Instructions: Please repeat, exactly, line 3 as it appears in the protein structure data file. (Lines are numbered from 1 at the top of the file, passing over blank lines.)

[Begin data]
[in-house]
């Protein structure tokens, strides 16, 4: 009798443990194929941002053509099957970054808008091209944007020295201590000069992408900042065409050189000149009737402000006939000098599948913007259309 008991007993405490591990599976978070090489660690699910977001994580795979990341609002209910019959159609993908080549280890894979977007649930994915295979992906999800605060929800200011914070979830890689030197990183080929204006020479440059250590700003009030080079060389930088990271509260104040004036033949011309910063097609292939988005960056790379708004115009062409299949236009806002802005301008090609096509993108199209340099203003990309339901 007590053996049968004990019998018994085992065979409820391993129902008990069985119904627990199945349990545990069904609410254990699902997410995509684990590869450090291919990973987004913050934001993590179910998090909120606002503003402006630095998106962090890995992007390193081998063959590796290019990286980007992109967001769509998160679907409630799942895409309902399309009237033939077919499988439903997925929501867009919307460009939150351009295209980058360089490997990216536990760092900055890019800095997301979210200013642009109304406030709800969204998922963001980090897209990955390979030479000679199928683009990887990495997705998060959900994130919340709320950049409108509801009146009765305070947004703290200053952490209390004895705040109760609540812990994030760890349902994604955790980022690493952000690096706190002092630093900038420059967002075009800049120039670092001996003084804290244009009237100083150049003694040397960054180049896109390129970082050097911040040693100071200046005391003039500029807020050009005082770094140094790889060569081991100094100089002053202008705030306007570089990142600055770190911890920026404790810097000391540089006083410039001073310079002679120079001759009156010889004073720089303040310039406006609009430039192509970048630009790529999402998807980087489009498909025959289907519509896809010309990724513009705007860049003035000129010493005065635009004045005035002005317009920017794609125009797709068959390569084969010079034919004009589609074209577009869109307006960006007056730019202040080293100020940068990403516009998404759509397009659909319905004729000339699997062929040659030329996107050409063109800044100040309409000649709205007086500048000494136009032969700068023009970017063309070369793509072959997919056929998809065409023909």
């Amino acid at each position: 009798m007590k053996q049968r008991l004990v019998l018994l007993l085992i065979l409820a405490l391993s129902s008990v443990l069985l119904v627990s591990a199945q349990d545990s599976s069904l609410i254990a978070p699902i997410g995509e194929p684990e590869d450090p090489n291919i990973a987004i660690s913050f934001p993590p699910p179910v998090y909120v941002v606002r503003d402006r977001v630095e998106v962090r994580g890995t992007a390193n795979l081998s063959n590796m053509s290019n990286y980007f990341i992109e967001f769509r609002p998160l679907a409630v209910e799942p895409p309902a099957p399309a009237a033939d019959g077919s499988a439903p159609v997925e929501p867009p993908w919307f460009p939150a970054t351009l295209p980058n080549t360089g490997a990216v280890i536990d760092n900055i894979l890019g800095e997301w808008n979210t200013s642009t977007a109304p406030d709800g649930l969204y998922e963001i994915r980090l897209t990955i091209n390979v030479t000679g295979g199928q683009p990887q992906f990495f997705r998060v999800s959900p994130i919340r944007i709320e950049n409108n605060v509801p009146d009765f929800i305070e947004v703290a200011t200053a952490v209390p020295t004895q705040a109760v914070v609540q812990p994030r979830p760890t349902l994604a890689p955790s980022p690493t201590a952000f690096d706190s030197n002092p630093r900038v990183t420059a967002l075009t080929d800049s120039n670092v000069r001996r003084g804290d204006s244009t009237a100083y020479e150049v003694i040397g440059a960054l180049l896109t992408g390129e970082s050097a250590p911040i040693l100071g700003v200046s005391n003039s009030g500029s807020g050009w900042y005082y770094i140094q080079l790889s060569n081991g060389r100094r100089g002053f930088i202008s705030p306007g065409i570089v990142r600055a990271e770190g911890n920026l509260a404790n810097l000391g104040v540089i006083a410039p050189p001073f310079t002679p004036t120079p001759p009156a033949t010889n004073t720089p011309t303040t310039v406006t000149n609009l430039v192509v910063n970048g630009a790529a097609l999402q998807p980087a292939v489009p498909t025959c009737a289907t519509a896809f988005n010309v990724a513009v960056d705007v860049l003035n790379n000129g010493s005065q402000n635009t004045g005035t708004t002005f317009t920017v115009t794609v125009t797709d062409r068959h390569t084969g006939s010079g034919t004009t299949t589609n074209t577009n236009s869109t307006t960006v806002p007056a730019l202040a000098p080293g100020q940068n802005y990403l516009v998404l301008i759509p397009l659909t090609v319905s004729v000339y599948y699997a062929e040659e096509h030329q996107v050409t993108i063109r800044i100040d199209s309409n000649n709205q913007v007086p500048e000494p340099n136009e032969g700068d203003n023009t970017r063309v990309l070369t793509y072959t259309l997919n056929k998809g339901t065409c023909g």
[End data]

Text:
């Amino acid at each position: 009798m007590k053996q049968r008991l004990v019998l018994l007993l085992i065979l409820a405490l391993s129902s008990v443990l069985l119904v627990s591990a199945q349990d545990s599976s069904l609410i254990a978070p699902i997410g995509e194929p684990e590869d450090p090489n291919i990973a987004i660690s913050f934001p993590p699910p179910v998090y909120v941002v606002r503003d402006r977001v630095e998106v962090r994580g890995t992007a390193n795979l081998s063959n590796m053509s290019n990286y980007f990341i992109e967001f769509r609002p998160l679907a409630v209910e799942p895409p309902a099957p399309a009237a033939d019959g077919s499988a439903p159609v997925e929501p867009p993908w919307f460009p939150a970054t351009l295209p980058n080549t360089g490997a990216v280890i536990d760092n900055i894979l890019g800095e997301w808008n979210t200013s642009t977007a109304p406030d709800g649930l969204y998922e963001i994915r980090l897209t990955i091209n390979v030479t000679g295979g199928q683009p990887q992906f990495f997705r998060v999800s959900p994130i919340r944007i709320e950049n409108n605060v509801p009146d009765f929800i305070e947004v703290a200011t200053a952490v209390p020295t004895q705040a109760v914070v609540q812990p994030r979830p760890t349902l994604a890689p955790s980022p690493t201590a952000f690096d706190s030197n002092p630093r900038v990183t420059a967002l075009t080929d800049s120039n670092v000069r001996r003084g804290d204006s244009t009237a100083y020479e150049v003694i040397g440059a960054l180049l896109t992408g390129e970082s050097a250590p911040i040693l100071g700003v200046s005391n003039s009030g500029s807020g050009w900042y005082y770094i140094q080079l790889s060569n081991g060389r100094r100089g002053f930088i202008s705030p306007g065409i570089v990142r600055a990271e770190g911890n920026l509260a404790n810097l000391g104040v540089i006083a410039p050189p001073f310079t002679p004036t120079p001759p009156a033949t010889n004073t720089p011309t303040t310039v406006t000149n609009l430039v192509v910063n970048g630009a790529a097609l999402q998807p980087a292939v489009p498909t025959c009737a289907t519509a896809f988005n010309v990724a513009v960056d705007v860049l003035n790379n000129g010493s005065q402000n635009t004045g005035t708004t002005f317009t920017v115009t794609v125009t797709d062409r068959h390569t084969g006939s010079g034919t004009t299949t589609n074209t577009n236009s869109t307006t960006v806002p007056a730019l202040a000098p080293g100020q940068n802005y990403l516009v998404l301008i759509p397009l659909t090609v319905s004729v000339y599948y699997a062929e040659e096509h030329q996107v050409t993108i063109r800044i100040d199209s309409n000649n709205q913007v007086p500048e000494p340099n136009e032969g700068d203003n023009t970017r063309v990309l070369t793509y072959t259309l997919n056929k998809g339901t065409c023909g």